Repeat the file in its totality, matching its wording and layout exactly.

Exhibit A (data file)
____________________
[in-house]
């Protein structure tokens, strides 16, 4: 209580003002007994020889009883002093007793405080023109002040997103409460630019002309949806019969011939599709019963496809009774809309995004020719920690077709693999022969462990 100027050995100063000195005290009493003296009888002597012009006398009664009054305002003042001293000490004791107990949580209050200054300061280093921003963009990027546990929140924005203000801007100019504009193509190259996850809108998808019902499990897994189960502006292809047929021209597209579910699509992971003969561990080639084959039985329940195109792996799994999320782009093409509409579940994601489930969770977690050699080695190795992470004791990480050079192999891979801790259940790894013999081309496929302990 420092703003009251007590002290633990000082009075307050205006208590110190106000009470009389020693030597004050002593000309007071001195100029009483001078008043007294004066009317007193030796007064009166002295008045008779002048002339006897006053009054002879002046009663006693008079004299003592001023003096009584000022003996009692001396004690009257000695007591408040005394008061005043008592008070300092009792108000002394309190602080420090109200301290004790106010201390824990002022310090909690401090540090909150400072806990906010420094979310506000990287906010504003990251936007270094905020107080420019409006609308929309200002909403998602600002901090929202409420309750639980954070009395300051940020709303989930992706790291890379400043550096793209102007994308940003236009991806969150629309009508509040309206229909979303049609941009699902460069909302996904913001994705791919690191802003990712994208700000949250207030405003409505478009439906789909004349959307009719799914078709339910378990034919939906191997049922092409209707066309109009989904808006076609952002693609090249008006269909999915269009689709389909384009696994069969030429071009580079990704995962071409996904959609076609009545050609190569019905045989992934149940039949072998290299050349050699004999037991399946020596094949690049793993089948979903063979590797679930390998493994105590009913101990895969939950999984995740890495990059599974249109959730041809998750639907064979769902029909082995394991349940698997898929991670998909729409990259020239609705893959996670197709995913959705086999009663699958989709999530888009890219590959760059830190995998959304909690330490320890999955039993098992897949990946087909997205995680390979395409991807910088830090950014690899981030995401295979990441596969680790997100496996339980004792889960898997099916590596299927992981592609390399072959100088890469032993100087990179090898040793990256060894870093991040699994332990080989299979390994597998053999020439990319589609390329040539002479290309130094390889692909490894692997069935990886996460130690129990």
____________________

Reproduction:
[in-house]
């Protein structure tokens, strides 16, 4: 209580003002007994020889009883002093007793405080023109002040997103409460630019002309949806019969011939599709019963496809009774809309995004020719920690077709693999022969462990 100027050995100063000195005290009493003296009888002597012009006398009664009054305002003042001293000490004791107990949580209050200054300061280093921003963009990027546990929140924005203000801007100019504009193509190259996850809108998808019902499990897994189960502006292809047929021209597209579910699509992971003969561990080639084959039985329940195109792996799994999320782009093409509409579940994601489930969770977690050699080695190795992470004791990480050079192999891979801790259940790894013999081309496929302990 420092703003009251007590002290633990000082009075307050205006208590110190106000009470009389020693030597004050002593000309007071001195100029009483001078008043007294004066009317007193030796007064009166002295008045008779002048002339006897006053009054002879002046009663006693008079004299003592001023003096009584000022003996009692001396004690009257000695007591408040005394008061005043008592008070300092009792108000002394309190602080420090109200301290004790106010201390824990002022310090909690401090540090909150400072806990906010420094979310506000990287906010504003990251936007270094905020107080420019409006609308929309200002909403998602600002901090929202409420309750639980954070009395300051940020709303989930992706790291890379400043550096793209102007994308940003236009991806969150629309009508509040309206229909979303049609941009699902460069909302996904913001994705791919690191802003990712994208700000949250207030405003409505478009439906789909004349959307009719799914078709339910378990034919939906191997049922092409209707066309109009989904808006076609952002693609090249008006269909999915269009689709389909384009696994069969030429071009580079990704995962071409996904959609076609009545050609190569019905045989992934149940039949072998290299050349050699004999037991399946020596094949690049793993089948979903063979590797679930390998493994105590009913101990895969939950999984995740890495990059599974249109959730041809998750639907064979769902029909082995394991349940698997898929991670998909729409990259020239609705893959996670197709995913959705086999009663699958989709999530888009890219590959760059830190995998959304909690330490320890999955039993098992897949990946087909997205995680390979395409991807910088830090950014690899981030995401295979990441596969680790997100496996339980004792889960898997099916590596299927992981592609390399072959100088890469032993100087990179090898040793990256060894870093991040699994332990080989299979390994597998053999020439990319589609390329040539002479290309130094390889692909490894692997069935990886996460130690129990």